Our identification as a “corporate” church does not imply a building; rather, it is a relationship of community where we are His priests! The entire sacrificial and priestly system, as God directed Moses to set up, is now obsolete. It has been replaced. Its purpose was to point to Christ and get people ready; now, He is here. He is the Sacrifice, the Altar, and the Temple, and we are the priests (Ex. 19:1-9; Eph. 2:17-18; Heb. 7:27; 8:6; 9:12-28; 10:12-19; 13:15-16; Rev. 1:6). The key is that we have to listen to His Word; we must relinquish our self-absorbed mindsets and focus on Christ as Lord over all. We are called a Spiritual House referring to the O.T. Temple as God’s dwelling place. Now, that house is more than a building; it is also a legacy, a large family, or a dynasty such as the “House of Israel.” Thus, the Church is God’s dwelling place and legacy (2 Sam. 7:5-7, 12-16; 2 Cor. 6:16; Eph. 2:19-22; Heb. 3:6).

Other Significant Growth Factors that come from these top Seven

That God was reconciling the world to himself in Christ, not counting men’s sins against them. And he has committed to us the message of reconciliation. 2 Corinthians 5: 19

8. Healthy churches that are growing in Christ have leaders who focus on Christ and serve Him. Their leadership style is not by will; it is by being a servant. “Servant Leadership” is modeled and practiced.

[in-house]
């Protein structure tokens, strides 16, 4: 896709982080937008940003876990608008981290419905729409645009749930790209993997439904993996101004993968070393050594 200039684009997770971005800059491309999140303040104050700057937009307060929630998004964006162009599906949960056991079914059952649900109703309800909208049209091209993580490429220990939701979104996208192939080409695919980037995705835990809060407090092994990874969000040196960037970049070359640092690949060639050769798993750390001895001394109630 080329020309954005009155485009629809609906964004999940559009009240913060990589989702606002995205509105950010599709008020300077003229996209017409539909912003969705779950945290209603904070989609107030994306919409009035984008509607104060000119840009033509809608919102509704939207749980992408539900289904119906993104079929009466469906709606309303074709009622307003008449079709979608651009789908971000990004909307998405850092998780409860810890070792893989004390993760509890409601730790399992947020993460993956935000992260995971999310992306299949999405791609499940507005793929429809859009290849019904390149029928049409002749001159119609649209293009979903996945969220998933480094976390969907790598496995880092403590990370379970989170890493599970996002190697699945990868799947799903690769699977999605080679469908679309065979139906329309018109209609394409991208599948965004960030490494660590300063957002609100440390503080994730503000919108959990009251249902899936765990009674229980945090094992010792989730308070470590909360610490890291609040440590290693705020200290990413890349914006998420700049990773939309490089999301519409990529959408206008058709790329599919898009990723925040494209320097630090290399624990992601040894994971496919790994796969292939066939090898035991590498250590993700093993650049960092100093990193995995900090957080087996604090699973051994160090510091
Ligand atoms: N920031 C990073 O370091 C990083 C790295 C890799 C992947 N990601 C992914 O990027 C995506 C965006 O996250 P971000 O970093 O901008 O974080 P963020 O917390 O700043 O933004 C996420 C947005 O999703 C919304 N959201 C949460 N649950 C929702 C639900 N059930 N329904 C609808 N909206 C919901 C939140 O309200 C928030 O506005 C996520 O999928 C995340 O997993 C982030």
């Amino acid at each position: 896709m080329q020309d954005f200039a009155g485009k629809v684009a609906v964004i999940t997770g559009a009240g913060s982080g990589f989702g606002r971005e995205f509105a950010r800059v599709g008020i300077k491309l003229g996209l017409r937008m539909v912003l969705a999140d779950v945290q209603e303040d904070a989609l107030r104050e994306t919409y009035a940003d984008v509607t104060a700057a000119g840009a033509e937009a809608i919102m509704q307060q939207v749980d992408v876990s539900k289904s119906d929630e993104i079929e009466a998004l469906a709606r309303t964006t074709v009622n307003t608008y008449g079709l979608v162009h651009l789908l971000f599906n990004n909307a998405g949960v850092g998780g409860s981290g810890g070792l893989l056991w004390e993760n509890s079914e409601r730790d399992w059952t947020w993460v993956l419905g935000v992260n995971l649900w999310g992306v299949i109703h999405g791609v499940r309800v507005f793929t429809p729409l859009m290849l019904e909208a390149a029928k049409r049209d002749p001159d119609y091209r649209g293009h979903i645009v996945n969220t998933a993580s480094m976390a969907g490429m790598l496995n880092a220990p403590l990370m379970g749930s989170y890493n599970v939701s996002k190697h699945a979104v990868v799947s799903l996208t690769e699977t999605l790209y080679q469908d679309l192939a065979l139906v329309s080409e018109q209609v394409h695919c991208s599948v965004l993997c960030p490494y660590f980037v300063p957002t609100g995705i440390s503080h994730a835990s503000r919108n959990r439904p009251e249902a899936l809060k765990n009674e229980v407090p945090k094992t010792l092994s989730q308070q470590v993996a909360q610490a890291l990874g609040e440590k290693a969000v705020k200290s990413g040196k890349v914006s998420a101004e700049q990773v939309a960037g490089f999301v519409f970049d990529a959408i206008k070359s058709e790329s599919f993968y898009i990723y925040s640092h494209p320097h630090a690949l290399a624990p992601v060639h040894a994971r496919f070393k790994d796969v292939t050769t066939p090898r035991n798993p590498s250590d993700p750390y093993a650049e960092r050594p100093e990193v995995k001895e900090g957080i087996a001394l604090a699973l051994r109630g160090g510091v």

9. Healthy churches that are growing in Christ have people that are disciplined and growing in Christ. This is the reason they are loving and caring, practicing the “one another” passages. They are enamored by God’s presence in their church and life, and thus place Christ first, acting on His character and call! They are not selfish or inwardly focused, but care for others and focus on their community and world.

10. Healthy churches that are growing in Christ have a system of pastoral care. They train their staff and leaders to immediately respond when they hear of a church member in need. They hire licensed, qualified people and/or train and assign trained deacons or care workers; also, a key person is in charge.

11. Healthy churches that are growing in Christ have effective evangelism, stewardship, and discipleship. These programs come from those top seven factors! As people are transformed, they can be taught and motivated. They also tend to spend at least one-third of their resources of budget and talent in outreach and missions.